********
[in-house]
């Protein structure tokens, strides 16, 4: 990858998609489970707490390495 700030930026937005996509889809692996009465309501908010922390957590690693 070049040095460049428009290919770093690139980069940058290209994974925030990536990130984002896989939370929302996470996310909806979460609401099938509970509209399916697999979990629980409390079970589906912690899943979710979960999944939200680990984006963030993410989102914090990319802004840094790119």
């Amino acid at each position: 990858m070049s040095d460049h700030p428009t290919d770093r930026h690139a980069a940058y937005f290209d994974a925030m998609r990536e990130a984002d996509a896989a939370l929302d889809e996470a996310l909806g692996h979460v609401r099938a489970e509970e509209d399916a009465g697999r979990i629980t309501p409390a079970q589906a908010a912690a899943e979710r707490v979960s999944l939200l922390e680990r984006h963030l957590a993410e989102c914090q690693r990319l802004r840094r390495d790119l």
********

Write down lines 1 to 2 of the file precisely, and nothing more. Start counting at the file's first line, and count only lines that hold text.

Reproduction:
[in-house]
């Protein structure tokens, strides 16, 4: 990858998609489970707490390495 700030930026937005996509889809692996009465309501908010922390957590690693 070049040095460049428009290919770093690139980069940058290209994974925030990536990130984002896989939370929302996470996310909806979460609401099938509970509209399916697999979990629980409390079970589906912690899943979710979960999944939200680990984006963030993410989102914090990319802004840094790119």